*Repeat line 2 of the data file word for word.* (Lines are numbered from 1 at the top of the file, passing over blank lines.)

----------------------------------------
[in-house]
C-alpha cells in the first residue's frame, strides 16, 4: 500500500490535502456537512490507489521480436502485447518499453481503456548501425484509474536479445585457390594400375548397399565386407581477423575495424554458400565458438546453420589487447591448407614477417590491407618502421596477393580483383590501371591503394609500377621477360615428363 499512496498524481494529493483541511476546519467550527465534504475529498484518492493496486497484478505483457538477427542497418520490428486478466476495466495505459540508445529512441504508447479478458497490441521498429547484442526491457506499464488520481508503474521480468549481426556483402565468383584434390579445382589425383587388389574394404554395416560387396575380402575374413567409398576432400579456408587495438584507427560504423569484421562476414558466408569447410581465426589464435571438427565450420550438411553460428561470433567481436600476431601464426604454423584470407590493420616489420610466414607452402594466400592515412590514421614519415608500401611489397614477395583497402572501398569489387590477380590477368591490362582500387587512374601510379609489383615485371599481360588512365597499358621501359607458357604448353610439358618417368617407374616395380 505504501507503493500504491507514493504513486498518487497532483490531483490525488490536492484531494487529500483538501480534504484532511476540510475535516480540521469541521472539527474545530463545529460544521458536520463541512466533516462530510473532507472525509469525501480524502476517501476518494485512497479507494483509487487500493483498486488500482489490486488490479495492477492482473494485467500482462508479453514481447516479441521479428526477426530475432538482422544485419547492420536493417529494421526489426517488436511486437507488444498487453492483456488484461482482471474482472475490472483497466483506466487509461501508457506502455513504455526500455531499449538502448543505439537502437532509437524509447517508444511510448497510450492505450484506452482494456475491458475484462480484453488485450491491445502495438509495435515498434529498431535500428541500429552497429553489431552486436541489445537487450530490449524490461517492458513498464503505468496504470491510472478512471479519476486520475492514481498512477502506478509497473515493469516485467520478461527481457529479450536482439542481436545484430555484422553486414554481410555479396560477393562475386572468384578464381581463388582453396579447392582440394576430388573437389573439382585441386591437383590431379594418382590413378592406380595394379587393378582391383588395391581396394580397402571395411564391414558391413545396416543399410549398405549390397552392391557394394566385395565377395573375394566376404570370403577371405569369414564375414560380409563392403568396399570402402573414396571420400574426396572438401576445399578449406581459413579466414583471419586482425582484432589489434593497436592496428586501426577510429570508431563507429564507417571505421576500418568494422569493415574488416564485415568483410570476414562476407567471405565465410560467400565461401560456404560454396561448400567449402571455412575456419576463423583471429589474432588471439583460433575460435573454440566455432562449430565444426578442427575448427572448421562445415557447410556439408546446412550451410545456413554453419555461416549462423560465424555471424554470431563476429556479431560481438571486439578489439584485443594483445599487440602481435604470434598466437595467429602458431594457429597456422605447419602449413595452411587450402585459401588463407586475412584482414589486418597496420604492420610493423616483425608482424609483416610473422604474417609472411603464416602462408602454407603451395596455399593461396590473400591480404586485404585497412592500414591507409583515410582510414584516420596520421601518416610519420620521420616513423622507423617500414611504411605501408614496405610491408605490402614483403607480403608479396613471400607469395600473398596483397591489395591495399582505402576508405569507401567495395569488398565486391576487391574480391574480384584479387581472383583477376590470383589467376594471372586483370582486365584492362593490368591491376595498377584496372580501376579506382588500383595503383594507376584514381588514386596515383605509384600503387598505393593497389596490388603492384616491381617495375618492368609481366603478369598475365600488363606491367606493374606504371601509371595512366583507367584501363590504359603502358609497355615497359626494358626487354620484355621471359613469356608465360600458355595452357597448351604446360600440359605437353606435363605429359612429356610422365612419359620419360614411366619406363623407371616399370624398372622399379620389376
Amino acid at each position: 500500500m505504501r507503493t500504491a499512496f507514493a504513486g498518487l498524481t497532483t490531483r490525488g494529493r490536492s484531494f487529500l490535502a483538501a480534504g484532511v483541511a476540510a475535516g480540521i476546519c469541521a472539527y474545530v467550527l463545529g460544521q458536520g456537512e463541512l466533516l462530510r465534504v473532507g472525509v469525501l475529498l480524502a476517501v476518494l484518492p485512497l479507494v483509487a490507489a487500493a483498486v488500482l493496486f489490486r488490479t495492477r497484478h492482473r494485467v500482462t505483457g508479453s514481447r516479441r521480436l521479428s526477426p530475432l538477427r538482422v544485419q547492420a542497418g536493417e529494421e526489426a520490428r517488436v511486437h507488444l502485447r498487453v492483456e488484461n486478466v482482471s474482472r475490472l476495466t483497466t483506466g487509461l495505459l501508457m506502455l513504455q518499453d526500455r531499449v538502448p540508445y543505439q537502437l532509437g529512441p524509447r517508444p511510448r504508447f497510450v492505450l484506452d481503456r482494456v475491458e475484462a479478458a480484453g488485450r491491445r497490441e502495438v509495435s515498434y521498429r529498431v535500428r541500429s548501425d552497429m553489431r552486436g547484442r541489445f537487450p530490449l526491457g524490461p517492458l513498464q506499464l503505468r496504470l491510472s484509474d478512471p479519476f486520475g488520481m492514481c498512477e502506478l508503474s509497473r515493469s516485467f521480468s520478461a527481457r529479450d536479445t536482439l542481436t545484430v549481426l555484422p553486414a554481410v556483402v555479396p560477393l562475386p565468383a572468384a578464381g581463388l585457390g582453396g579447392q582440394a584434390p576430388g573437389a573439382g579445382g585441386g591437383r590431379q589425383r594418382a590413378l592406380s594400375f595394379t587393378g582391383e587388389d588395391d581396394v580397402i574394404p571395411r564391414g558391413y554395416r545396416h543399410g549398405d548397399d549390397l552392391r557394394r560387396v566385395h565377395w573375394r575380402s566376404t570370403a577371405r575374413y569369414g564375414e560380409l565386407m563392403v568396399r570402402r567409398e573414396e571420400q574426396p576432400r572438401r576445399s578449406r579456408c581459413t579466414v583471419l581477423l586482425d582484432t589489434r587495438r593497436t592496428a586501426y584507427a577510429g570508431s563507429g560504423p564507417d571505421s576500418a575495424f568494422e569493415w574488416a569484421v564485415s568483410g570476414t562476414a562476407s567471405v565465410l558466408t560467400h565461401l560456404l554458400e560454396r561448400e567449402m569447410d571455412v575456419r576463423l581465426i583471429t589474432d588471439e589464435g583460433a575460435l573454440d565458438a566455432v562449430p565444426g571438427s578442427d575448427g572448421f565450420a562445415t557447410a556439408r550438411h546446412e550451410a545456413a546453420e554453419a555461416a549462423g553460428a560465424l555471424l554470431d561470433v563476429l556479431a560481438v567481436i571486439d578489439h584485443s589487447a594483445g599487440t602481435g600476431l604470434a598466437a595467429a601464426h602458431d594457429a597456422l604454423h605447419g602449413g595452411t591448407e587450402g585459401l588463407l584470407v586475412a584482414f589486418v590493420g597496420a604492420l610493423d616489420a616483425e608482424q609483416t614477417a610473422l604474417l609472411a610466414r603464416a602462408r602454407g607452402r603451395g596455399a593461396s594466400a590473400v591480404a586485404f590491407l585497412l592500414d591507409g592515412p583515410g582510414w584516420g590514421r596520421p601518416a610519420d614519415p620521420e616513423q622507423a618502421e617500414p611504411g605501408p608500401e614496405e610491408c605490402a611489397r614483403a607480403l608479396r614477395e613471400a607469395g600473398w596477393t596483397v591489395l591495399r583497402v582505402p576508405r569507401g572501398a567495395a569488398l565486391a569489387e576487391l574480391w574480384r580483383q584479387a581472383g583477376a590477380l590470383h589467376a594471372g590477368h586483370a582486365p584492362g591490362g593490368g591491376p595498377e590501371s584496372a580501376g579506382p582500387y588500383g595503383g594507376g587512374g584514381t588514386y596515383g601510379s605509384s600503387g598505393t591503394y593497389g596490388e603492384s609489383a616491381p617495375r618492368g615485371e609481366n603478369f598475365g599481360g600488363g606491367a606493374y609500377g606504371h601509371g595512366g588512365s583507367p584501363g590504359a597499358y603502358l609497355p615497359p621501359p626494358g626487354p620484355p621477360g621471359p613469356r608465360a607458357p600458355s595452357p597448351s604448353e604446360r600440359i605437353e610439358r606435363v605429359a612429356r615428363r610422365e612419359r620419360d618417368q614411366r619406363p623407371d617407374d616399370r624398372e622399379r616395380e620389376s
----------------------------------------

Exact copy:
C-alpha cells in the first residue's frame, strides 16, 4: 500500500490535502456537512490507489521480436502485447518499453481503456548501425484509474536479445585457390594400375548397399565386407581477423575495424554458400565458438546453420589487447591448407614477417590491407618502421596477393580483383590501371591503394609500377621477360615428363 499512496498524481494529493483541511476546519467550527465534504475529498484518492493496486497484478505483457538477427542497418520490428486478466476495466495505459540508445529512441504508447479478458497490441521498429547484442526491457506499464488520481508503474521480468549481426556483402565468383584434390579445382589425383587388389574394404554395416560387396575380402575374413567409398576432400579456408587495438584507427560504423569484421562476414558466408569447410581465426589464435571438427565450420550438411553460428561470433567481436600476431601464426604454423584470407590493420616489420610466414607452402594466400592515412590514421614519415608500401611489397614477395583497402572501398569489387590477380590477368591490362582500387587512374601510379609489383615485371599481360588512365597499358621501359607458357604448353610439358618417368617407374616395380 505504501507503493500504491507514493504513486498518487497532483490531483490525488490536492484531494487529500483538501480534504484532511476540510475535516480540521469541521472539527474545530463545529460544521458536520463541512466533516462530510473532507472525509469525501480524502476517501476518494485512497479507494483509487487500493483498486488500482489490486488490479495492477492482473494485467500482462508479453514481447516479441521479428526477426530475432538482422544485419547492420536493417529494421526489426517488436511486437507488444498487453492483456488484461482482471474482472475490472483497466483506466487509461501508457506502455513504455526500455531499449538502448543505439537502437532509437524509447517508444511510448497510450492505450484506452482494456475491458475484462480484453488485450491491445502495438509495435515498434529498431535500428541500429552497429553489431552486436541489445537487450530490449524490461517492458513498464503505468496504470491510472478512471479519476486520475492514481498512477502506478509497473515493469516485467520478461527481457529479450536482439542481436545484430555484422553486414554481410555479396560477393562475386572468384578464381581463388582453396579447392582440394576430388573437389573439382585441386591437383590431379594418382590413378592406380595394379587393378582391383588395391581396394580397402571395411564391414558391413545396416543399410549398405549390397552392391557394394566385395565377395573375394566376404570370403577371405569369414564375414560380409563392403568396399570402402573414396571420400574426396572438401576445399578449406581459413579466414583471419586482425582484432589489434593497436592496428586501426577510429570508431563507429564507417571505421576500418568494422569493415574488416564485415568483410570476414562476407567471405565465410560467400565461401560456404560454396561448400567449402571455412575456419576463423583471429589474432588471439583460433575460435573454440566455432562449430565444426578442427575448427572448421562445415557447410556439408546446412550451410545456413554453419555461416549462423560465424555471424554470431563476429556479431560481438571486439578489439584485443594483445599487440602481435604470434598466437595467429602458431594457429597456422605447419602449413595452411587450402585459401588463407586475412584482414589486418597496420604492420610493423616483425608482424609483416610473422604474417609472411603464416602462408602454407603451395596455399593461396590473400591480404586485404585497412592500414591507409583515410582510414584516420596520421601518416610519420620521420616513423622507423617500414611504411605501408614496405610491408605490402614483403607480403608479396613471400607469395600473398596483397591489395591495399582505402576508405569507401567495395569488398565486391576487391574480391574480384584479387581472383583477376590470383589467376594471372586483370582486365584492362593490368591491376595498377584496372580501376579506382588500383595503383594507376584514381588514386596515383605509384600503387598505393593497389596490388603492384616491381617495375618492368609481366603478369598475365600488363606491367606493374606504371601509371595512366583507367584501363590504359603502358609497355615497359626494358626487354620484355621471359613469356608465360600458355595452357597448351604446360600440359605437353606435363605429359612429356610422365612419359620419360614411366619406363623407371616399370624398372622399379620389376